17 December 2010

On interaction, integration

Here are some more thoughts on people-centred innovation following this train of thought:

Some time ago I read a book by the founder of Ideo in which they talk a lot about human centred design. In trolling through the G-List search string I came across their site for a human centred design toolkit, "A free innovation guide for social enterprises and NGOs worldwide." It's worth a look. The principles of human centred design (HCD) are, as I've indicated earlier, highly amenable and adaptable to innovation. Focusing on how any innovation will have downstream impact - from people to social/economic productivity - is an essential way to ensure adoption. As noted in my twitter feed a while ago, "adoptation" is my new word to describe applied research and promoting the adoption/adaptation of innovation. Adoptation requires integrated thinking, it requires interaction among the users and producers of innovation, and it requires us to think about the people who will use a new product or service from the outset of design. it also requires conspicuous contribution - an open source approach to collaboration and complementarity.

14 December 2010

People-centred innovation

I am picking up on the concept of "people centred innovation" that SSHRC President Chad Gaffield spoke about in his panel at the recent ACCT Canada Innovation 2010 conference. Gaffield posits that the last century was about understanding technology, and that the next century - the 21st - will be about understanding people. Here is a link to a similar talk he gave earlier this year at the University of Alberta.

The principle here is that we need to recognize that innovation is a social construct or act, and that to pay attention to people is to understand the interactions and interlocutions of how innovation happens on the ground. This is good thinking for the innovation economy. The diffusion of innovation requires not a reliance on technological determinism but rather a nuanced approach to the integration of technology and a reliance on people. Here's an interesting take on people centred innovation from ACM Interactions magazine (a favourite of mine) and its relation to culture change - very much in line with Gaffield's thinking.

As I've noted many times before, our focus on integrating students into applied research fosters in them innovation literacy, a core competency for charting this culture change. Here's a statement that nicely sums these thoughts: "The world we live in isn't about the next new thing but about how well new things can integrate with established applications and processes." This integration requires innovative thinking, human intelligence and translation.

09 December 2010

A BERD in the hand...

A report out today shows a drop in BERD for the third straight year. This is a real problem for Canadian productivity. We need to realign the HERD|BERD imbalance in order to arrest our innovation free-fall. This news comes fast on the heels of the recent report that BERD dropped in the US for the first time since tracking began. The recession is being blamed for the Canadian BERD drop, but as I indicated in my last post, there's no recession in research. Further, if history is our guide, recessions are times when we must push ahead on innovation.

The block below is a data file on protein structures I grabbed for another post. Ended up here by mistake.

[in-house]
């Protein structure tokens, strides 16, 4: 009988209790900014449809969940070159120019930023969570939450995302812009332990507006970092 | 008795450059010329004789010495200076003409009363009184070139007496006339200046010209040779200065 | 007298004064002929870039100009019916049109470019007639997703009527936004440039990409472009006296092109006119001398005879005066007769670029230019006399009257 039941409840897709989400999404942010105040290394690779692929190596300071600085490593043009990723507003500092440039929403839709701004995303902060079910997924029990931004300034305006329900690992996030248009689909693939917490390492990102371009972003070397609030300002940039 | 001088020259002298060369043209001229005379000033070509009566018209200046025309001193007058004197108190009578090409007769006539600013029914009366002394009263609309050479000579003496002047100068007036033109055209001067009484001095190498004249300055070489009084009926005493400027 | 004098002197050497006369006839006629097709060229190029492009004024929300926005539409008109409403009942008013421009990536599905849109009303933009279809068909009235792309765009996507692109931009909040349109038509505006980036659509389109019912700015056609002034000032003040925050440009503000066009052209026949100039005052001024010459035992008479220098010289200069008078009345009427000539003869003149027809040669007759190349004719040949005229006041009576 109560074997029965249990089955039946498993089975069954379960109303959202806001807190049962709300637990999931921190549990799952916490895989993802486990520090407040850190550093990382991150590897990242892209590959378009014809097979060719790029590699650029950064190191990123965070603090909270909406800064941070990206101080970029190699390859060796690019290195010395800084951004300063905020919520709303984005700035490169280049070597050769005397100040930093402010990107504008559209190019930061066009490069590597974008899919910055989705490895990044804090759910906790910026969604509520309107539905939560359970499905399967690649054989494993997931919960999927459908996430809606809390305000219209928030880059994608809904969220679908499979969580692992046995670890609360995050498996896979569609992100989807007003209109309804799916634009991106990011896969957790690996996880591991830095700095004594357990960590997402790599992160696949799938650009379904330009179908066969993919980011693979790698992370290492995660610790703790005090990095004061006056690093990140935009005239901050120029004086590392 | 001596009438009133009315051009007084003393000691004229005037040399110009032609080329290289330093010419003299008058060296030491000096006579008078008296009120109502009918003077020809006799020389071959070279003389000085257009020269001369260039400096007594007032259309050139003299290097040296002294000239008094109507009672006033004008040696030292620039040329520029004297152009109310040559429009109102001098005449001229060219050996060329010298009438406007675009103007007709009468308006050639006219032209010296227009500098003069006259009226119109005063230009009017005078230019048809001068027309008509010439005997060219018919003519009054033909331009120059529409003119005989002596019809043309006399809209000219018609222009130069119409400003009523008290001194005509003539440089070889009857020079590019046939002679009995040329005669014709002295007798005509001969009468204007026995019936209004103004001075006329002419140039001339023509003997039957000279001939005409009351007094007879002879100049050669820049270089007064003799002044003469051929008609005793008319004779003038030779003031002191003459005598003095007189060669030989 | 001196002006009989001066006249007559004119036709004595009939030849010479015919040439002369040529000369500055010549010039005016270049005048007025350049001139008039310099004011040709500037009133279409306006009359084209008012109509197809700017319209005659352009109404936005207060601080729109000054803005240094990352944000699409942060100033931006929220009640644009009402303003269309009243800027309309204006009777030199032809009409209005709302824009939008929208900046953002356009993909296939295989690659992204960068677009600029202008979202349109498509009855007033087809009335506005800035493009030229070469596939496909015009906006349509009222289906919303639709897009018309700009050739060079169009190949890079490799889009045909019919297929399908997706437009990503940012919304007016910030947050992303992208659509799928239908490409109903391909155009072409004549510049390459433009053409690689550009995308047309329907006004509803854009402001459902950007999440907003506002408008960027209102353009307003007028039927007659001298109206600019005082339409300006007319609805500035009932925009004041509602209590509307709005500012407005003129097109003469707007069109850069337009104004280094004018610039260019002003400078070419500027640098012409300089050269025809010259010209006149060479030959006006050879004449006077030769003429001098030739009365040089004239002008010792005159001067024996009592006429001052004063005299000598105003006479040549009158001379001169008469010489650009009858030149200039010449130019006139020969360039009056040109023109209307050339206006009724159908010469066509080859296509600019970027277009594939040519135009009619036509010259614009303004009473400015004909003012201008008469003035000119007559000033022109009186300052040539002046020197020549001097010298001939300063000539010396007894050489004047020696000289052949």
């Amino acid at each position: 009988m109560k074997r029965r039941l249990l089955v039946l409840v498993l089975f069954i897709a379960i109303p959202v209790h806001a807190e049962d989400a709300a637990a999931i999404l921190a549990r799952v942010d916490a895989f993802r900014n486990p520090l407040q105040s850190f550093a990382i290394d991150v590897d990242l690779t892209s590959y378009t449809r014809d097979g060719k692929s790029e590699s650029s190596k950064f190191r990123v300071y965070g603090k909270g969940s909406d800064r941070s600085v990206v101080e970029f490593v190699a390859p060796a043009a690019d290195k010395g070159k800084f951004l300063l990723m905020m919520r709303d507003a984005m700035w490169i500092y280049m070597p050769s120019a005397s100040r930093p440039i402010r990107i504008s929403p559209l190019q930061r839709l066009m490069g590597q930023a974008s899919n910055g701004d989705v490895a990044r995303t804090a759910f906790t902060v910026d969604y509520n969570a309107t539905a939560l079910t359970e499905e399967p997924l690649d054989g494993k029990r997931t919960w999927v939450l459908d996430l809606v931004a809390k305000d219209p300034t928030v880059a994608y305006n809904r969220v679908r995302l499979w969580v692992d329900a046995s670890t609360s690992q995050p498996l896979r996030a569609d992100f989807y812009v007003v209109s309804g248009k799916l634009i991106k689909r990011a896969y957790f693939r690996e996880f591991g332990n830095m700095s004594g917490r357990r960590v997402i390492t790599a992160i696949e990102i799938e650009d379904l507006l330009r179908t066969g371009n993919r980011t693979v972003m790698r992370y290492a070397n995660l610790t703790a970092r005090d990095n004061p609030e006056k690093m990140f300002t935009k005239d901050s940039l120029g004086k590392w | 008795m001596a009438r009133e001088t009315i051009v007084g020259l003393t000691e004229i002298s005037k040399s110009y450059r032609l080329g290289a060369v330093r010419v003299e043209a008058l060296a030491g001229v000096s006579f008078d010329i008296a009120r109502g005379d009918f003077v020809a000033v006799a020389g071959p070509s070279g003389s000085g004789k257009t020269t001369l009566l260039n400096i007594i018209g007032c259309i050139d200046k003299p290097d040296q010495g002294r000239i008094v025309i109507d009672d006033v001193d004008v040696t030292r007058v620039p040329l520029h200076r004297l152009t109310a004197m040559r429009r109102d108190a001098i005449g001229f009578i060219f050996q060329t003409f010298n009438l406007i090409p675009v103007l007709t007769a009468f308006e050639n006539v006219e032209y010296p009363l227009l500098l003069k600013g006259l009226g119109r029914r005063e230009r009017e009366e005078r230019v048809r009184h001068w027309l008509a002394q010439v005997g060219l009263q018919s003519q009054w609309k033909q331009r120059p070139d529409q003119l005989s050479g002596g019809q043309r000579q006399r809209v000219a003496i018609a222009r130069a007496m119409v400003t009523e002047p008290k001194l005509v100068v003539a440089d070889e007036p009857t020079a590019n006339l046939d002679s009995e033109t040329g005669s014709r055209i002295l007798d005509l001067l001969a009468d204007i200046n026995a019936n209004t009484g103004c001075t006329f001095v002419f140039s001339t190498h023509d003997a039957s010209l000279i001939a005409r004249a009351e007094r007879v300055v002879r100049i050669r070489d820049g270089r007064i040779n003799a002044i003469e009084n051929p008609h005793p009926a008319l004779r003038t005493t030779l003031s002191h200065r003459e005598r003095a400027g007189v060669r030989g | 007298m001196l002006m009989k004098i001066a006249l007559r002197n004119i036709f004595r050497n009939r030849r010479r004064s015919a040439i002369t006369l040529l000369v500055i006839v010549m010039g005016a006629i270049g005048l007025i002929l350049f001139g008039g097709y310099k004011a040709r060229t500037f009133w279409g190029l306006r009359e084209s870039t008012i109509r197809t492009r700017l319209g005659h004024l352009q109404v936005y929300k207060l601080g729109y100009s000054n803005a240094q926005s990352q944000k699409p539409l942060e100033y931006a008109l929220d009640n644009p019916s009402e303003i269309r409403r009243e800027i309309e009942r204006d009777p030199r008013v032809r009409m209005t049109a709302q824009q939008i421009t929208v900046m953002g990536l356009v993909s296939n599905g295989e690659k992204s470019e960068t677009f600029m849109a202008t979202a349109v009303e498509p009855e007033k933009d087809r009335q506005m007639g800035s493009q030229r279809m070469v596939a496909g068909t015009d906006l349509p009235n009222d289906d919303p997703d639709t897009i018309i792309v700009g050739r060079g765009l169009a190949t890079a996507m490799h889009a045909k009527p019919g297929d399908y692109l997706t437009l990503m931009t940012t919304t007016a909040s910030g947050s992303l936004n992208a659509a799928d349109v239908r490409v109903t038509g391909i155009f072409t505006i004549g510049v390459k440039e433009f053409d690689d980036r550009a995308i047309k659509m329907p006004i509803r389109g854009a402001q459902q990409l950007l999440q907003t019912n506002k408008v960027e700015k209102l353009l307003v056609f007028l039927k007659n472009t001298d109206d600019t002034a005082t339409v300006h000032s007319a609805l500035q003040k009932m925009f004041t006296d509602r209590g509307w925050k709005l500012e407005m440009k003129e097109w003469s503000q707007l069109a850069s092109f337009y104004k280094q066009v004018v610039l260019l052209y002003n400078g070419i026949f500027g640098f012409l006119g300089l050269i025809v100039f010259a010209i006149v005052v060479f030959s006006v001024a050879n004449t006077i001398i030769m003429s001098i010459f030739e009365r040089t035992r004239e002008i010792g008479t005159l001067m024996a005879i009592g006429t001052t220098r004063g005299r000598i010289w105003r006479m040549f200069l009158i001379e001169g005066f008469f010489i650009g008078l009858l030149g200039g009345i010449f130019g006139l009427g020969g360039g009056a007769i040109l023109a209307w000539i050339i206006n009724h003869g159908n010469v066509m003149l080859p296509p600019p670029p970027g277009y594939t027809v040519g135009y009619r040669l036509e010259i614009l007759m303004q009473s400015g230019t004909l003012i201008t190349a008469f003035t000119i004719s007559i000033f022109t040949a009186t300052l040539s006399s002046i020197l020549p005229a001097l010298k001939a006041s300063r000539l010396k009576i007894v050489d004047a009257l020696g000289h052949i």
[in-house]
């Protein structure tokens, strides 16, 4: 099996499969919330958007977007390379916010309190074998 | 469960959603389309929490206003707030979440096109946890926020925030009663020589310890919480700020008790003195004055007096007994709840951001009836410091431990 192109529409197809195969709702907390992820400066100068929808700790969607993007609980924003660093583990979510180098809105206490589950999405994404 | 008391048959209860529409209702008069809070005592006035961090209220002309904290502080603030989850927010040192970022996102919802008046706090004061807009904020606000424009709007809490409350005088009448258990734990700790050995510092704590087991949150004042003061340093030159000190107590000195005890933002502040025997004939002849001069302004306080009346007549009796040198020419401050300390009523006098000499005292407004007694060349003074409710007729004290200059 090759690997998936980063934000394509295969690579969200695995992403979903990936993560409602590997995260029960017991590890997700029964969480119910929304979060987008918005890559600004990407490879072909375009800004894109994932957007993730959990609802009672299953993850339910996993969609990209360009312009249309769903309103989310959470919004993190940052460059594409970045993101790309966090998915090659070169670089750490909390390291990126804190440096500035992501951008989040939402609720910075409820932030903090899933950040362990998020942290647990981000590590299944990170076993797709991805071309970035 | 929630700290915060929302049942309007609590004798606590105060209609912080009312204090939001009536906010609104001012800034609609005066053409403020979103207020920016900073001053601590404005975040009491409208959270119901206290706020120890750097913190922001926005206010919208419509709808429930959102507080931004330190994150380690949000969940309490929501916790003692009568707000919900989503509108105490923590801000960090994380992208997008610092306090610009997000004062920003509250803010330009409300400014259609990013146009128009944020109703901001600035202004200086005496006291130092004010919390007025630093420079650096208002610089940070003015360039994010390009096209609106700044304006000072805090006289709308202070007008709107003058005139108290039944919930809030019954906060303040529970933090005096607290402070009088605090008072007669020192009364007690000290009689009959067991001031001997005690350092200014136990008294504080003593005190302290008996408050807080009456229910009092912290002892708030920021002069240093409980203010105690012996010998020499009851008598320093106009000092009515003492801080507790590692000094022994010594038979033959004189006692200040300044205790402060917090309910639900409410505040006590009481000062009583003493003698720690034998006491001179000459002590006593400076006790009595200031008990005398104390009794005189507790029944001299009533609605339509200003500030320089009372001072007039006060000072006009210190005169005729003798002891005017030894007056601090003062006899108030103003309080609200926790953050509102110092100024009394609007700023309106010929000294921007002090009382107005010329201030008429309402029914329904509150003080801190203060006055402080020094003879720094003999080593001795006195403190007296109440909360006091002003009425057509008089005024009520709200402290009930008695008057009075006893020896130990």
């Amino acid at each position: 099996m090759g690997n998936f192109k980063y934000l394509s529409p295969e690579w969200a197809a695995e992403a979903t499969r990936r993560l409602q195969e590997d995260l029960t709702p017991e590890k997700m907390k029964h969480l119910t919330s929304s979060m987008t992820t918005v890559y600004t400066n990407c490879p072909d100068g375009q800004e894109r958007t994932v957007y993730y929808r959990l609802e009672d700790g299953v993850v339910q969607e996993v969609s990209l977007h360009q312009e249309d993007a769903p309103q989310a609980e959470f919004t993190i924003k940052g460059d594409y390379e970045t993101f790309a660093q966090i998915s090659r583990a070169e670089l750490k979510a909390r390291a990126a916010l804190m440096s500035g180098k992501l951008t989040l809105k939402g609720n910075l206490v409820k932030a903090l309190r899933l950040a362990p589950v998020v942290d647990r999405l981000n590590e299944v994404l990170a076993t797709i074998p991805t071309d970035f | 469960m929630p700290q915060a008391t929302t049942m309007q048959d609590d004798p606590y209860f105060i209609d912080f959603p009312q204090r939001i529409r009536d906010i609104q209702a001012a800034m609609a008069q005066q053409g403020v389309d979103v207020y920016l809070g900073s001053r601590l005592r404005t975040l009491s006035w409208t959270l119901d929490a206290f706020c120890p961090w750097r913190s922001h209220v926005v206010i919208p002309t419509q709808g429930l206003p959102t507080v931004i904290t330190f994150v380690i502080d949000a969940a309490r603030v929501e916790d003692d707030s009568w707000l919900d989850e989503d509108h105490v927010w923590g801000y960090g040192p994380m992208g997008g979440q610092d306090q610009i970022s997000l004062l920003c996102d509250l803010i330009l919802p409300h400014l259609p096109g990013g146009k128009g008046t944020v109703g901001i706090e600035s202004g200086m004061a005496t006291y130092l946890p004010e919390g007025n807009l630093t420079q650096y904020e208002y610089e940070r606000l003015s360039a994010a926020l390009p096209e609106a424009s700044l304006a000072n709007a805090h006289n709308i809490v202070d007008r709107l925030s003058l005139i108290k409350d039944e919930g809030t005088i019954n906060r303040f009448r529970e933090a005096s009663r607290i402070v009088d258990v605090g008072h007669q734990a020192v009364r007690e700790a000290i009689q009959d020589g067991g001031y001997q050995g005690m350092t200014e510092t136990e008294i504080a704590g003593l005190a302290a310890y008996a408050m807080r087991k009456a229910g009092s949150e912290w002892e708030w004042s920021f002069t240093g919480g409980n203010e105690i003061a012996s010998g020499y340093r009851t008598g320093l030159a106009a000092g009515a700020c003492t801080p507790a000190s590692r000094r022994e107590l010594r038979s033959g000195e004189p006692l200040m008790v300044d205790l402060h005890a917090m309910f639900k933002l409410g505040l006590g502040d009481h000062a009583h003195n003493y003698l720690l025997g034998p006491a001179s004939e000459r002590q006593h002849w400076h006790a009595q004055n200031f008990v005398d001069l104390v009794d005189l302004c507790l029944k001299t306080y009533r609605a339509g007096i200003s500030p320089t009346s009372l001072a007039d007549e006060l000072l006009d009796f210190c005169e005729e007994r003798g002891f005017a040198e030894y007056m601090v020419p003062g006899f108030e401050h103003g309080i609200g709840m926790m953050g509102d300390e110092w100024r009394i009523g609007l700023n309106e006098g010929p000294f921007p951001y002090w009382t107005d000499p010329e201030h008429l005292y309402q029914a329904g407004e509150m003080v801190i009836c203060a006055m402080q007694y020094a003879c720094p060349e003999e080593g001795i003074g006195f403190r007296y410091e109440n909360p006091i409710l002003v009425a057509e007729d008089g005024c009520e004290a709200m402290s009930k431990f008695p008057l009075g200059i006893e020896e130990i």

A related story shows that stock markets punish those firms that invest in innovation. This is a sad statement and indictment of the kind of short term thinking that gave rise to the economic meltdown in the first place.

08 December 2010

There's no recession in research: Report from Innovation 2010

ACCT Canada's conference Innovation 2010 concluded yesterday having featured some excellent discussions on building out the Canadian innovation system. Coming on the heels of the successful Polytechnics Canada Showcase, Innovation 2010 brought together R&D professionals from across the country to talk about action steps for continuing to build a complementary R&D system in the country. This is a good evolution from my first experience with the ACCT conference where the discussion was about why collaborate in the PSE sector to how should we collaborate to better enable industry to get inventions and innovations to market.

There were many excellent presentations and discussions - the format was particularly amenable to fostering lots of good dialog. Several things stuck out for me: SSHRC President Chad Gaffield spoke of the emergence of "people centred innovation" that he feels defines the 21st century. This resonates with me strongly given my own focus on human-centred design and how GBC Research integrates this into our approach to the diffusion of innovation. Steven Liss, VPR Queen's University, talked about how we should "own the podium" with respect to R&D and its commercialization. This echoes the "aggressive commercialization" that John Molloy (Partek, also at Queen's) made (see my note on my R&D Panel submission). Owning the podium means we need to pick winners and set priorities,which is in contrast to the usual approach Canada takes where we seek fair representation from all regions/sectors.